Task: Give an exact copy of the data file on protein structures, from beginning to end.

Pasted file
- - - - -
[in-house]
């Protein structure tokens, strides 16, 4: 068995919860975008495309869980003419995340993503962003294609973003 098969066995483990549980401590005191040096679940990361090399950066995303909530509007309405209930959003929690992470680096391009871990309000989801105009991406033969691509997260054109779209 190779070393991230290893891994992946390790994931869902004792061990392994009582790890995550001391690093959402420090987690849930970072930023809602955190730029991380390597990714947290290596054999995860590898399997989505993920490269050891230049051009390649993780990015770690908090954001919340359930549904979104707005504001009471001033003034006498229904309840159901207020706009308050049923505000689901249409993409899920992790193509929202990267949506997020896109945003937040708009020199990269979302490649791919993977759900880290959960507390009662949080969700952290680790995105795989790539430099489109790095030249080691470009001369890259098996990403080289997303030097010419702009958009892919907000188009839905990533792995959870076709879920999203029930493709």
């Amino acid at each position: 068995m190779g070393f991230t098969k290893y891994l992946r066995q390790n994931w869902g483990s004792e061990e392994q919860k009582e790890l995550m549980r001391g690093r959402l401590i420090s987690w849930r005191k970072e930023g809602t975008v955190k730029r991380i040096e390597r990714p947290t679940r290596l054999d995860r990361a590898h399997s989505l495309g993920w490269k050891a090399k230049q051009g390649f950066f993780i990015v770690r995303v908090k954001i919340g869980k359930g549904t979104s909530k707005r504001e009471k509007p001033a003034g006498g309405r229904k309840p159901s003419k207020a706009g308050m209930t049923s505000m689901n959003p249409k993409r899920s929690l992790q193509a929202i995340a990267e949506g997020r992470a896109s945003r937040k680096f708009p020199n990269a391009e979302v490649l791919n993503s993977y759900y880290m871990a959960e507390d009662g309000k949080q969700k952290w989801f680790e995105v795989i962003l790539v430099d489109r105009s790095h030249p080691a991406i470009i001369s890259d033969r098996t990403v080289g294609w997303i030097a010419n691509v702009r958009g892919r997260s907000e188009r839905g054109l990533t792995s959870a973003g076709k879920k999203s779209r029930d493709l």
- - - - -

[in-house]
């Protein structure tokens, strides 16, 4: 068995919860975008495309869980003419995340993503962003294609973003 098969066995483990549980401590005191040096679940990361090399950066995303909530509007309405209930959003929690992470680096391009871990309000989801105009991406033969691509997260054109779209 190779070393991230290893891994992946390790994931869902004792061990392994009582790890995550001391690093959402420090987690849930970072930023809602955190730029991380390597990714947290290596054999995860590898399997989505993920490269050891230049051009390649993780990015770690908090954001919340359930549904979104707005504001009471001033003034006498229904309840159901207020706009308050049923505000689901249409993409899920992790193509929202990267949506997020896109945003937040708009020199990269979302490649791919993977759900880290959960507390009662949080969700952290680790995105795989790539430099489109790095030249080691470009001369890259098996990403080289997303030097010419702009958009892919907000188009839905990533792995959870076709879920999203029930493709």
């Amino acid at each position: 068995m190779g070393f991230t098969k290893y891994l992946r066995q390790n994931w869902g483990s004792e061990e392994q919860k009582e790890l995550m549980r001391g690093r959402l401590i420090s987690w849930r005191k970072e930023g809602t975008v955190k730029r991380i040096e390597r990714p947290t679940r290596l054999d995860r990361a590898h399997s989505l495309g993920w490269k050891a090399k230049q051009g390649f950066f993780i990015v770690r995303v908090k954001i919340g869980k359930g549904t979104s909530k707005r504001e009471k509007p001033a003034g006498g309405r229904k309840p159901s003419k207020a706009g308050m209930t049923s505000m689901n959003p249409k993409r899920s929690l992790q193509a929202i995340a990267e949506g997020r992470a896109s945003r937040k680096f708009p020199n990269a391009e979302v490649l791919n993503s993977y759900y880290m871990a959960e507390d009662g309000k949080q969700k952290w989801f680790e995105v795989i962003l790539v430099d489109r105009s790095h030249p080691a991406i470009i001369s890259d033969r098996t990403v080289g294609w997303i030097a010419n691509v702009r958009g892919r997260s907000e188009r839905g054109l990533t792995s959870a973003g076709k879920k999203s779209r029930d493709l």